What’s on the Conversation Menu?

Tankeapoteket is a Swedish company which describes itself as a Social Design firm.  They seek to connect diverse ideas and create new ways of addressing the future through creative Interventions which are grounded in the latest research and include interactive lectures, practical workshops and strategic dialogues. 


We have reached a time where the most important insights won’t come from further immersion but from interdisciplinary collaborations. If we take advantage of our similarities, treat mind and body as one and engage in real dialogue, we will be able to handle the world’s complexity.

Not too dissimilar to the recent post we made about conversation galas in the USA, the company helps clients to create conversations around cultural themes. One example is a project undertaken for Fotografiska, The museum of photography in Stockholm. The ‘Tankesalong’ took place on June 3rd and revolved around Martin Parr’s exhibition Souvenir.

As the company’s site describes “We started thinking about creating a community around the museum experience, a time for reflection and dialogue where visitors could meet and mingle with new ideas, people and perspectives. The purpose being not only to explore the depths of the artistic intention but to connect the experience to a wider palette of thoughts form art, science and culture in order to highlight the universal within the particular.”

“At 6PM we welcomed visitors by handing each of them a folder containing one of four different ways of experiencing the exhibition with new eyes. Some were instructed to explore the photographs from different perspectives, others to focus on and question what they found most boring and others to look for patterns across the exhibition. The purpose was to bring attention to the subtle things that we often take for granted and to switch off the autopilots that all to often determines our reality”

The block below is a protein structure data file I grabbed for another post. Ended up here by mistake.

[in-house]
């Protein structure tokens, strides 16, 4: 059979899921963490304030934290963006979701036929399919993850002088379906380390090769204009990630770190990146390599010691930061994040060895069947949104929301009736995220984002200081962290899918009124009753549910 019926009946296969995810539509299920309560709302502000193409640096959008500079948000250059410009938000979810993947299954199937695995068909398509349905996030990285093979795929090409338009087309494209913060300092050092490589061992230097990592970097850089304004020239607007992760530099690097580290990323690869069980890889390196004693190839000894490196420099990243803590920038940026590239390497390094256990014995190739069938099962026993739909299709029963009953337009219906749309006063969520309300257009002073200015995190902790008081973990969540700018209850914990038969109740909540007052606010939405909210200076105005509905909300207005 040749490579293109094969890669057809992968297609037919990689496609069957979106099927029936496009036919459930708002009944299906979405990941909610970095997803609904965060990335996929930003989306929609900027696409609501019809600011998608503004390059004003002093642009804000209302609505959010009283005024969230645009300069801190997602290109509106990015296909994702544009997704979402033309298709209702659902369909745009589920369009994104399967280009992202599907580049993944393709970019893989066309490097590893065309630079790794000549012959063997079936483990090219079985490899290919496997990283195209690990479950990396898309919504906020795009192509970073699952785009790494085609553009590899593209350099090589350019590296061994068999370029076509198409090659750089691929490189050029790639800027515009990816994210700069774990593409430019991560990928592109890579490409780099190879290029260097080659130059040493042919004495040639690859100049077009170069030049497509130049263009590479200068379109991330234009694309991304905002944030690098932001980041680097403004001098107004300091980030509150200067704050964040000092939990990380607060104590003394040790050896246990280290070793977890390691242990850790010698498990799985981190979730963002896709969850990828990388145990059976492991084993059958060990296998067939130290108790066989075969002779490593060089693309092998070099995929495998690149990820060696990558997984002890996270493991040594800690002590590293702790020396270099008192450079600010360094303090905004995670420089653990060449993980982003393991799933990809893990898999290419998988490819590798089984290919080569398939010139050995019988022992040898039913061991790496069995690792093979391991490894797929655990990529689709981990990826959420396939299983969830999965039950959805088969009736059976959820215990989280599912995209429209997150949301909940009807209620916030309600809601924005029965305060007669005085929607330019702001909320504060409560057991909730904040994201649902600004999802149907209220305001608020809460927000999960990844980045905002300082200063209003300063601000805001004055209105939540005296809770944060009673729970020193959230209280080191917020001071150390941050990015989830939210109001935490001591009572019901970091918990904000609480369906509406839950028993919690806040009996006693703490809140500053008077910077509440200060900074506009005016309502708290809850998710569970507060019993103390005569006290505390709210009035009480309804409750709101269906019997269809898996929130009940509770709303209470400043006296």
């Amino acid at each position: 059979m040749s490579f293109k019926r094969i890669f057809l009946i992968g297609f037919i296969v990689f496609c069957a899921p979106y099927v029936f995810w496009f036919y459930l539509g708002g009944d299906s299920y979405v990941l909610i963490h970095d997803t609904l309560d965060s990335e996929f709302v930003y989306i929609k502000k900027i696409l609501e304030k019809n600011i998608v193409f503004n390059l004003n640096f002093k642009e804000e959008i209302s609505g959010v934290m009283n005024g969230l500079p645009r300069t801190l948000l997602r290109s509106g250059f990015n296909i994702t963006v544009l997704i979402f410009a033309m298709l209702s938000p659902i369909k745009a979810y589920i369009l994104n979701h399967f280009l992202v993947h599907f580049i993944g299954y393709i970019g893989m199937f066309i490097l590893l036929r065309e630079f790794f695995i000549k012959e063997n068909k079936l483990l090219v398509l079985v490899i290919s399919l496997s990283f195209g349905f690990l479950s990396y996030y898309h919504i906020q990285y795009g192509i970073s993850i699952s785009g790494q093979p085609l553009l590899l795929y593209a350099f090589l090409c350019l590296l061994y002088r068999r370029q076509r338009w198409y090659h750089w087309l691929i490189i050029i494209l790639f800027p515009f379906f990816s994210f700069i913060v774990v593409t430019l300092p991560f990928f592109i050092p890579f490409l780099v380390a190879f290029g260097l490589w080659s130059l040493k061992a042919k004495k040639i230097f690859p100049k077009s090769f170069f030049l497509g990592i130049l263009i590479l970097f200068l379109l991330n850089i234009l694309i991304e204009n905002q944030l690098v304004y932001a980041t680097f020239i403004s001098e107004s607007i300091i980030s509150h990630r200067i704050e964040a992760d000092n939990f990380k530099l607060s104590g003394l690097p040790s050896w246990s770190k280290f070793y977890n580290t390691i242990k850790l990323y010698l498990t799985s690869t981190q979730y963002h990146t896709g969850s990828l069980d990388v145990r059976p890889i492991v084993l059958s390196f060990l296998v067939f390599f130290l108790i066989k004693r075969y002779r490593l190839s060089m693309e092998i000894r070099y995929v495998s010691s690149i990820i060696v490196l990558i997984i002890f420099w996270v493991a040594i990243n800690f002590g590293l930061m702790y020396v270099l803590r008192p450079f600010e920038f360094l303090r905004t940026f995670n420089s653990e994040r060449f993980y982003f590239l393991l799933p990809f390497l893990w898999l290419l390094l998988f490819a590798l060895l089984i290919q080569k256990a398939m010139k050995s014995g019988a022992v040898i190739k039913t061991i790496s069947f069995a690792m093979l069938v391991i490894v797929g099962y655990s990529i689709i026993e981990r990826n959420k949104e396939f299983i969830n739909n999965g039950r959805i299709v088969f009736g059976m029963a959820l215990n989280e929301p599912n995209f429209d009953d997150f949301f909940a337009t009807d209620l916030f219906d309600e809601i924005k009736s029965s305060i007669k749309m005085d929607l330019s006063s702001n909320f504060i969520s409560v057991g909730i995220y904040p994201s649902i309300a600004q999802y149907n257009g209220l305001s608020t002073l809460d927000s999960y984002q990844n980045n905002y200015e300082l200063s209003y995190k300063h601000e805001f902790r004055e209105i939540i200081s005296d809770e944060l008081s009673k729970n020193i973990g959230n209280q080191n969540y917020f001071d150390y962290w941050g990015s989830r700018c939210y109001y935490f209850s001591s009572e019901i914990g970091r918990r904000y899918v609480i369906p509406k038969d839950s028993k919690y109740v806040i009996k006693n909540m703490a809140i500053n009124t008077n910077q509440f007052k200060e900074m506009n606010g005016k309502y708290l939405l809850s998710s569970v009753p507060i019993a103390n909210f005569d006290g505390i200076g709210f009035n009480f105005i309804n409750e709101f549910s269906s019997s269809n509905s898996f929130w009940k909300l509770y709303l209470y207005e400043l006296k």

With booklets in hand guests got to make their own way through the exhibition, noticing details and paying attention at their own pace before meeting up with us an hour later at the top-floor. At 7PM we all met at the live-stage where we introduced the purpose of the event and provided some short background on the history of conversation from Socrates and Plato and the Salons in Paris, to Freudian psychoanalysis, instant messaging and social media. Using the colored folders we divided people into pairs where they got to discuss questions connecting the exhibition to broader reflections on love, meaning, work, culture and identity. 

After 20 minutes of dialogue they divided people into new pairs who got to explore a new set of questions from tailor-made conversation-menus.


What do you think about such ideas - how would you feel about a conversation menu? Could it enhance an evening or are we losing the art of conversation so much that we cannot create our own social interaction without the help of third parties?

(This post comes from our Designing Deeper blog)
(Este post foi retirado do nosso blog Designing Deeper)